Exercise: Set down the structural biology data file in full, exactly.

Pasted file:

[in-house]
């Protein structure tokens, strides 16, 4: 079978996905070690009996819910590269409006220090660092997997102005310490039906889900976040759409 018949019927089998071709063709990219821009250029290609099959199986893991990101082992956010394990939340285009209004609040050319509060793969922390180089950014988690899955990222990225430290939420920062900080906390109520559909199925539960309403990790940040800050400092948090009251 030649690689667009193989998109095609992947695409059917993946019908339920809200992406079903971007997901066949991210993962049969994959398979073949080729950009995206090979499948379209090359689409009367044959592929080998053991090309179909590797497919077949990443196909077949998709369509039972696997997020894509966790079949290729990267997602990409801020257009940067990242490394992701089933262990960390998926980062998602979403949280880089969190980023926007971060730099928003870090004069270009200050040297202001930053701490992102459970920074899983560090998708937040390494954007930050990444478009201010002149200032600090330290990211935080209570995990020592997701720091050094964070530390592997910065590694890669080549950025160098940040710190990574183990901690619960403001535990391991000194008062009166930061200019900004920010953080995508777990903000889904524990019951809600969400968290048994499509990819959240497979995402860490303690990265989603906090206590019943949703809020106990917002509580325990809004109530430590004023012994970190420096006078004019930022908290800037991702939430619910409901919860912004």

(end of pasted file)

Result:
[in-house]
């Protein structure tokens, strides 16, 4: 079978996905070690009996819910590269409006220090660092997997102005310490039906889900976040759409 018949019927089998071709063709990219821009250029290609099959199986893991990101082992956010394990939340285009209004609040050319509060793969922390180089950014988690899955990222990225430290939420920062900080906390109520559909199925539960309403990790940040800050400092948090009251 030649690689667009193989998109095609992947695409059917993946019908339920809200992406079903971007997901066949991210993962049969994959398979073949080729950009995206090979499948379209090359689409009367044959592929080998053991090309179909590797497919077949990443196909077949998709369509039972696997997020894509966790079949290729990267997602990409801020257009940067990242490394992701089933262990960390998926980062998602979403949280880089969190980023926007971060730099928003870090004069270009200050040297202001930053701490992102459970920074899983560090998708937040390494954007930050990444478009201010002149200032600090330290990211935080209570995990020592997701720091050094964070530390592997910065590694890669080549950025160098940040710190990574183990901690619960403001535990391991000194008062009166930061200019900004920010953080995508777990903000889904524990019951809600969400968290048994499509990819959240497979995402860490303690990265989603906090206590019943949703809020106990917002509580325990809004109530430590004023012994970190420096006078004019930022908290800037991702939430619910409901919860912004």